In a newly published study Monday, researchers predicted that Greenland’s rapidly melting ice sheet will eventually raise global sea levels by 10.6 inches (27 centimeters). It’s caused by a phenomenon called zombie ice. In this case, doomed ice is still attached to thicker ice areas, but the parent glaciers are receiving less snow, AP reports. In the absence of replenishment, the doomed ice is melting due to climate change and it will inevitably raise the seas, according to William Colgan, co-author of the study. “It’s dead ice,” he said. “It’ll just melt and disappear from the ice sheet,” Colgan said. No matter what climate (emissions) scenario we take now, this ice has been consigned to the ocean.”
The unavoidable ten inches in the study are more than twice as much sea level rise as scientists were expecting due to the melting of Greenland’s ice sheet. Greenland survey glaciologist Jason Box described it as “more like a foot in the grave.” According to the study in the journal Nature Climate Change, it may reach more than 30 inches. Sea level rise due to Greenland ice melt is projected to be less than 0.5 inches (2.5 centimeters) by 2100, according to last year’s Intergovernmental Panel on Climate Change report. Researchers analyzed the ice in balance for the study.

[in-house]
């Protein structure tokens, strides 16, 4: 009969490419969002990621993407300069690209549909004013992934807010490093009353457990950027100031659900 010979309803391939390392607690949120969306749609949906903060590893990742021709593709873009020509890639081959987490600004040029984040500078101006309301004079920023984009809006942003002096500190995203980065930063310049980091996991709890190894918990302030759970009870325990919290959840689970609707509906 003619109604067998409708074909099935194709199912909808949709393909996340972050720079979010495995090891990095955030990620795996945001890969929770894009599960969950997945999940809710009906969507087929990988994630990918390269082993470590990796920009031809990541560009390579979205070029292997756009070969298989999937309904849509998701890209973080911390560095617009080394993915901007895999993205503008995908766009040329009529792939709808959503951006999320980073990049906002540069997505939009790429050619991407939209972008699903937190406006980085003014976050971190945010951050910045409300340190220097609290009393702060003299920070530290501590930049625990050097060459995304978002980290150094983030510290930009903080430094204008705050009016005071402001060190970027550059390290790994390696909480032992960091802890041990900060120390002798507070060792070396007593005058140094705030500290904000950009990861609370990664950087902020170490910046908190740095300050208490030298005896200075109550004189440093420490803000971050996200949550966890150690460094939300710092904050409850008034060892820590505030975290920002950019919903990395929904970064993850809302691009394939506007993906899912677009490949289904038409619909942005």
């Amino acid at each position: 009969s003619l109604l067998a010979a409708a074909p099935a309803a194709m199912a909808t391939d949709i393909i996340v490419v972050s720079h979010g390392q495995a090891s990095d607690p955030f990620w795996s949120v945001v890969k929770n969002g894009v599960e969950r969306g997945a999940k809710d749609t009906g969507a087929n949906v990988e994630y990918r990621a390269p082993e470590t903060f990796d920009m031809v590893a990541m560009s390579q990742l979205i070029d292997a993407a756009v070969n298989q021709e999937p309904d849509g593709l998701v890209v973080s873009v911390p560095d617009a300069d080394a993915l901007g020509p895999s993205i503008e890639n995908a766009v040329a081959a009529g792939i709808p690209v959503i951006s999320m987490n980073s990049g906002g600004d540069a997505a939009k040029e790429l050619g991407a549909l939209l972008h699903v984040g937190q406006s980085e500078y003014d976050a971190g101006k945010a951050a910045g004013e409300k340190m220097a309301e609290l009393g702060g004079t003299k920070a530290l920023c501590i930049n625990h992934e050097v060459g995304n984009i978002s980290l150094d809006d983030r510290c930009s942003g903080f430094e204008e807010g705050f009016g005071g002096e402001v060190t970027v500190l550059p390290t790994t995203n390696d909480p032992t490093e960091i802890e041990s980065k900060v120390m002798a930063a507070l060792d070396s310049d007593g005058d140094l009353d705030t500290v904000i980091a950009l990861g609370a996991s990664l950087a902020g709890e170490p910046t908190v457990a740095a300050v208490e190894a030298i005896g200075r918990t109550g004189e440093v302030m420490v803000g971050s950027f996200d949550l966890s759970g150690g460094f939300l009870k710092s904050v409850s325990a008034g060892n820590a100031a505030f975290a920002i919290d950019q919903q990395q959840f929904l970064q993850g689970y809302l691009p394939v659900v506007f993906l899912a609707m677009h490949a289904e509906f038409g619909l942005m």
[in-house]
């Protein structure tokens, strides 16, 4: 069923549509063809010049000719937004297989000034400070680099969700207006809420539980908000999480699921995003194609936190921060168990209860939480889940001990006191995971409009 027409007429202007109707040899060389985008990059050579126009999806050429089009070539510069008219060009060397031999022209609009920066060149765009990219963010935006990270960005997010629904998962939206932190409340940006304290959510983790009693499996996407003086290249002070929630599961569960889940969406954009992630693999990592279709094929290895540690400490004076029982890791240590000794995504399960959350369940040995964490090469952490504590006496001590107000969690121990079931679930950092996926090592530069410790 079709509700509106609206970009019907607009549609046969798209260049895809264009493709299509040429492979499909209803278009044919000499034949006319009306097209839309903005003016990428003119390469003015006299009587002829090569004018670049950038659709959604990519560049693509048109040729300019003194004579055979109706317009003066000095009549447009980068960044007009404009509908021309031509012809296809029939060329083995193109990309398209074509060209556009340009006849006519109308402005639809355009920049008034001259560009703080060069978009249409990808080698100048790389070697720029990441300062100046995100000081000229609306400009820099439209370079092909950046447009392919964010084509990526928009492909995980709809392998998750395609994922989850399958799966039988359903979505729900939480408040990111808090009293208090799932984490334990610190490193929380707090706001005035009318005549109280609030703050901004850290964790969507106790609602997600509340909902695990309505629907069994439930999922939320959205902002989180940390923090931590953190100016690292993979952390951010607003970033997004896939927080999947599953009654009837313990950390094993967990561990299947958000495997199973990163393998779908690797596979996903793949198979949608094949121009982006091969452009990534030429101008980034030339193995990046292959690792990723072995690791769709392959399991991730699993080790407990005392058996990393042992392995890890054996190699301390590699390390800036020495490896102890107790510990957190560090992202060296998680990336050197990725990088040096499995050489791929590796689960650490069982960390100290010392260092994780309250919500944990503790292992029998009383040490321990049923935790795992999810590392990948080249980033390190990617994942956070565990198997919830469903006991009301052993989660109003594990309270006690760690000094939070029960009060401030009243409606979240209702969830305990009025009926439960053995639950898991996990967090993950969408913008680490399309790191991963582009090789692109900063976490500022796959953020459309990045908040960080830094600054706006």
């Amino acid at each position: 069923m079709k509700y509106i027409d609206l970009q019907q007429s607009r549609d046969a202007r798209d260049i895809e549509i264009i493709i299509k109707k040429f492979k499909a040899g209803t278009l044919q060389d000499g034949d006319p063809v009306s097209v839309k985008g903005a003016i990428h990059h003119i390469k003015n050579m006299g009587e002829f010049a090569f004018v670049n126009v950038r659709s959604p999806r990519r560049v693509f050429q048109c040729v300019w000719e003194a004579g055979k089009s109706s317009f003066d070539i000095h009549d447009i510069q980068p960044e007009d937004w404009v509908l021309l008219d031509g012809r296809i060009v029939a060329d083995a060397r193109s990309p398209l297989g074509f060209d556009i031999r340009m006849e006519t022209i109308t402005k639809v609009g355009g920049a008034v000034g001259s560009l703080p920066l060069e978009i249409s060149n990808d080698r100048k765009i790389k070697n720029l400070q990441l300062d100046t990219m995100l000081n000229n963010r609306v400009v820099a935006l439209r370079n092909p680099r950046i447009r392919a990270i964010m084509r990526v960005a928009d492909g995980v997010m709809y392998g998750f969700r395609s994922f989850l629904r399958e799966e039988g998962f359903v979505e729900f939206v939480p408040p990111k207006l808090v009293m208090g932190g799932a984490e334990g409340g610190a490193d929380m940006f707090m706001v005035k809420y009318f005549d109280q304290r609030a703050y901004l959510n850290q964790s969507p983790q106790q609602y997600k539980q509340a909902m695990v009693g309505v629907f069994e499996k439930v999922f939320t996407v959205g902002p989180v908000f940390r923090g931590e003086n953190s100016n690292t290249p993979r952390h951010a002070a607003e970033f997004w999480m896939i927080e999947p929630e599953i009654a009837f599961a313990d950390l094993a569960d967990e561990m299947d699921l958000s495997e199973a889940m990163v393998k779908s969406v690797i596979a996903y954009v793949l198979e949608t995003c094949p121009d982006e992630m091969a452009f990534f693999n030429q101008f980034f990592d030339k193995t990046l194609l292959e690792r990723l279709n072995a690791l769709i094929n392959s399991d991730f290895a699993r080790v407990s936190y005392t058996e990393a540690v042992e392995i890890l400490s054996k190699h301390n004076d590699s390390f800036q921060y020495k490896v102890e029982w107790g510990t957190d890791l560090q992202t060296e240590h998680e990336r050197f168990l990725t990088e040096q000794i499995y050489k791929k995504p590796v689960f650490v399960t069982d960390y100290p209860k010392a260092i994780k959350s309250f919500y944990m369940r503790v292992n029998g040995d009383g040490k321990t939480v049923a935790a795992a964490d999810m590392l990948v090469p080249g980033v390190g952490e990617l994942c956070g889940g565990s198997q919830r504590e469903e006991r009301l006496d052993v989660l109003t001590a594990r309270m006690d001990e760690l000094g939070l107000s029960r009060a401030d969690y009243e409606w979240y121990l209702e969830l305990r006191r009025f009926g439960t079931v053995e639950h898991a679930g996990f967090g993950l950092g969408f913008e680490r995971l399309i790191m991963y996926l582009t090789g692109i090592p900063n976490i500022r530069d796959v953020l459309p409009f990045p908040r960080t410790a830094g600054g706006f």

It is in perfect equilibrium for snowfall in Greenland to flow down, recharge, and thicken glacier sides, balancing out melting at the edges. Over the last few decades, there has been less replenishment and more melting, causing an imbalance. According to Colgan, the authors of the study calculated that 3.3% of Greenland’s total ice volume will melt regardless of what happens with carbon pollution cuts around the world. Colgan said, “I think starvation is a reasonable term to describe what is happening to the ice.” According to the study authors, more than 120 trillion tons (110 trillion metric tons) of ice is already doomed to melt due to the warming ice sheet’s inability to replenish its edges.
If the melting ice were concentrated only over the United States, the water would be 37 feet (11 meters) deep. Sea level rise is a global average, but places farther away from Greenland would experience more. In contrast, places closer to Greenland, such as the U.S. East Coast, would experience less. It may not seem much, but this amount of sea level rise would be in addition to high tides and storms, which would make them even more dangerous. According to Ellyn Enderlin, a Boise State University professor of geosciences who was not a part of the study, the rise will have enormous societal, economic, and environmental effects.
This is a huge loss for coastlines all over the world, said NYU‘s David Holland, who just returned from Greenland, but is not part of the study. Using data from Greenland, one of Earth’s two massive ice sheets that is slowly shrinking due to climate change, this is the first time scientists have calculated a minimum ice loss and sea level rise. For the entire giant frozen island, scientists applied a technique used on mountain glaciers for calculating minimum committed ice loss.